I went to the beading show at the Convention Centre last weekend. Now, I live right down at Queen and Spadina streets which means I live in the heart of Toronto beading country. There are maybe a dozen beading stores on Queen street (I may exaggerate a teensy bit), and they carry all sorts of mundane and fun beads. There is even a Swarvorsky crystal bead shop, oooh sparkly. But all these stores sell beads that you can get just about anywhere. So what, big deal. Okay, the exception to that is Arton Beads which sometimes has some really fun beads. So I went to the bead show hoping to find some different beads, maybe some hand-made beads. Well I did find some, but out of all the vendors there I believe only 3 or 4 were people who made their own beads. Disappointing, but I can't imagine that bead-making brings in much dough, so the lack of bead-makers is understandable. I did get three wicked beads though, keeping in mind I'm on an extremely strict budget - you know when governments say we have to tighten our belts, well mine's so tight I've nicknamed it Anaconda. So having to pay $8 to get into the show meant $8 less dollars to spend on beads. Too bad, cause I would have bought another one of these
Yes siree-bob, that's a bone. Made by Erin. She had a few bones left, some with rusty shiny looking bits, but I liked this metallic-y silver/blue/white bone. Very cool. And I found these made by Alicia Niles (no website)
I have a "thing" for ladybugs. Maybe one day, I'll tell you why, but not today. The pink bead is just a knobby pink thing that reminded me vaguely of some spy robot from Dr. Who, so of course, I had to buy it.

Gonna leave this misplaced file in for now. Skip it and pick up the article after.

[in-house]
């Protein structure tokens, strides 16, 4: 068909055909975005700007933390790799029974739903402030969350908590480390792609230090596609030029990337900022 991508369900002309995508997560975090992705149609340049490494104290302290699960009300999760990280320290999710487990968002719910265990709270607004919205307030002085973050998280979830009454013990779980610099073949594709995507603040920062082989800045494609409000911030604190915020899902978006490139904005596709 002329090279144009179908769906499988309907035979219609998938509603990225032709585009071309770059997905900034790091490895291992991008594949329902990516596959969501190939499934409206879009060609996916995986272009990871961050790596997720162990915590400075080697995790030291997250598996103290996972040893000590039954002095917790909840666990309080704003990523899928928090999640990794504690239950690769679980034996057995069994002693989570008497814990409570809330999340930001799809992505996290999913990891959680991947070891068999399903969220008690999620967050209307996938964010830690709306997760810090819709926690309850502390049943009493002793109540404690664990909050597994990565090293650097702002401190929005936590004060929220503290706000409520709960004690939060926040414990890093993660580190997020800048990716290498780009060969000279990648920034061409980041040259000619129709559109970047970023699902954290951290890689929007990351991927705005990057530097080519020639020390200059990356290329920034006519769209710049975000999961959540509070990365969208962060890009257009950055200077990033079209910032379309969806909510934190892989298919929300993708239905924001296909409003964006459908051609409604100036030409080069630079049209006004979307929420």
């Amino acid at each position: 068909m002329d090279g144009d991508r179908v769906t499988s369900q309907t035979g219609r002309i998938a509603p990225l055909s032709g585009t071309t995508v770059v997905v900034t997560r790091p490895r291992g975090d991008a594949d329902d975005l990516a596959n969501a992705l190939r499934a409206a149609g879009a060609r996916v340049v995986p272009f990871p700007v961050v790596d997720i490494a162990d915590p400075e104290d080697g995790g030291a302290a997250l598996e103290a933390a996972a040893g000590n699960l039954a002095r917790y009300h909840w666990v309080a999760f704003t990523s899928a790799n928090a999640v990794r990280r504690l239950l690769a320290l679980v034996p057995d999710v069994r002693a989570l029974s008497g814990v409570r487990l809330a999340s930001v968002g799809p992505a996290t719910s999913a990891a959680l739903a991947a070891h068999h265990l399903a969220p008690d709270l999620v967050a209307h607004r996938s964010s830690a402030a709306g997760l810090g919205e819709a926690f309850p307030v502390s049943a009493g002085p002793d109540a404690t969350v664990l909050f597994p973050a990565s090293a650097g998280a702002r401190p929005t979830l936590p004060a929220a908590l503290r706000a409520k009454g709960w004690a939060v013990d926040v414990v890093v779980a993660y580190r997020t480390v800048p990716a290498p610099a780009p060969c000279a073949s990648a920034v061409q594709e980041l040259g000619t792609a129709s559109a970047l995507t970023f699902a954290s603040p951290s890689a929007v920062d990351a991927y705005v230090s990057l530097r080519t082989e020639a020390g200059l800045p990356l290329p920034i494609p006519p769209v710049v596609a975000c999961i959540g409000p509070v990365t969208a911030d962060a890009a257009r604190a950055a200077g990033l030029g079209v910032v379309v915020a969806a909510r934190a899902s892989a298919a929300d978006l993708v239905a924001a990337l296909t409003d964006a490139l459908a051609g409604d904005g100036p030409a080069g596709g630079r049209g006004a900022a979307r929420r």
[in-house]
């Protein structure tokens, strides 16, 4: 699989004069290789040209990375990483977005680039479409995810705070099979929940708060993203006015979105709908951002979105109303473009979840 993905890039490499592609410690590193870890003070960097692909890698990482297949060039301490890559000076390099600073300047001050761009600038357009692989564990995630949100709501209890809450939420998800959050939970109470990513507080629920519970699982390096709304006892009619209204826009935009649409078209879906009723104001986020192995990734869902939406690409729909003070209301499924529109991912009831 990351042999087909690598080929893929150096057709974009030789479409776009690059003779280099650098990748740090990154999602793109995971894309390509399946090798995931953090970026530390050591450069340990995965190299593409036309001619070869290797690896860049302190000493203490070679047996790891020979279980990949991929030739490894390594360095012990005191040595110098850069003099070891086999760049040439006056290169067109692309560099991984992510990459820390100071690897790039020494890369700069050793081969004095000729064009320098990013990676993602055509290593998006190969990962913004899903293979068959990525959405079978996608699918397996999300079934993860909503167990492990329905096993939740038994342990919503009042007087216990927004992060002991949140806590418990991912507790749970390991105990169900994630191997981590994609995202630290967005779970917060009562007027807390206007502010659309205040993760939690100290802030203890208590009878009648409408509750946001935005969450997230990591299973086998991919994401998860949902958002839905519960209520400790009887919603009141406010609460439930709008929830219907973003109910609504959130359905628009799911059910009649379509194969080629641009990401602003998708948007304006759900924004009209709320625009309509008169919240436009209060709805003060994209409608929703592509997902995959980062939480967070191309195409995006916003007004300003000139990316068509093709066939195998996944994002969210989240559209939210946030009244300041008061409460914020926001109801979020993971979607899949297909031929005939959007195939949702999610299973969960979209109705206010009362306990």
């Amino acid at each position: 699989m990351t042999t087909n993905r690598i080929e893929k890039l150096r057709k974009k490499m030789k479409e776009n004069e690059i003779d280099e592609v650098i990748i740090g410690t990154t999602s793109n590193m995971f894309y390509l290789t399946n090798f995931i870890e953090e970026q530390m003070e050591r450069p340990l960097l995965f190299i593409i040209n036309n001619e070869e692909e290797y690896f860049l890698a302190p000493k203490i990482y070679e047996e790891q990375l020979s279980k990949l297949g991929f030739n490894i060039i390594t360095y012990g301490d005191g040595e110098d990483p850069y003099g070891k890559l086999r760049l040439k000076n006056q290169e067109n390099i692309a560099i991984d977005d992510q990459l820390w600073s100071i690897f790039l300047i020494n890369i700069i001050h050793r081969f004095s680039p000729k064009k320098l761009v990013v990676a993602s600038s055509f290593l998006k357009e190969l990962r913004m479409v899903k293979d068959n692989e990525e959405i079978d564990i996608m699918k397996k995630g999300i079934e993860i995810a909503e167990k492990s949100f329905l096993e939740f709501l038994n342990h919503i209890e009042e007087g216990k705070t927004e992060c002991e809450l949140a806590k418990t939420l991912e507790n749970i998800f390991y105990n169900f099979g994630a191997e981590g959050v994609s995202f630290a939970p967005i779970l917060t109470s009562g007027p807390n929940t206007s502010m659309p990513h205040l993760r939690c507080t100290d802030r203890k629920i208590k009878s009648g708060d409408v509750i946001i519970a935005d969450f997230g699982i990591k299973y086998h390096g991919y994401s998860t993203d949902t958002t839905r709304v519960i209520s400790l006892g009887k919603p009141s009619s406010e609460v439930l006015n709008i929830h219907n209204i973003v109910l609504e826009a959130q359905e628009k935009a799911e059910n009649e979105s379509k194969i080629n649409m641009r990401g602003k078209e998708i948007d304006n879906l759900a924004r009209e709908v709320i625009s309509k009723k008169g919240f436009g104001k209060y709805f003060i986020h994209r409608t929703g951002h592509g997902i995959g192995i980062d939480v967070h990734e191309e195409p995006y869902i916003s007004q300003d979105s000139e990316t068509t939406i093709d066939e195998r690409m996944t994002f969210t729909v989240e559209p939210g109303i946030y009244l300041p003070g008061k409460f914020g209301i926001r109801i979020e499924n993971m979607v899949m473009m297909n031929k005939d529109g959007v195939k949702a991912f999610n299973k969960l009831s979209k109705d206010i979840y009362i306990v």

Amy Waldmansmith had some very fun beads, but I had reached my spending limit by the time I got to her booth. Too bad.
I have been working on a new project, a small, self-closing backpack, but I'll wait until it's finished to post pictures. I came up with the design from various inspirations including a cardboard box that held a case of cat food (great size for a small backpack).
After posting my tagged post which included some pictures and info on some of the plants I have, I stumbled across a great plant blog, Plants Are the Strangest People and was ecstatic to discover on his site that the "cactus" that I thought may be a torch cactus, is in fact, not a cactus at all, but is a spurge called euphorbia trigona - African Milk Tree, and various other common names. I really was ecstatic and wandered around work talking about my euphorbia, and when at home I kept gazing lovingly at it and cooing sweet euphorbia nothings into its leaves, or at least in its general direction. It's as if I had rediscovered an old friend. I love plants.
Allrightythen, keep busy, keep happy, and,
keep your foot on the dogs.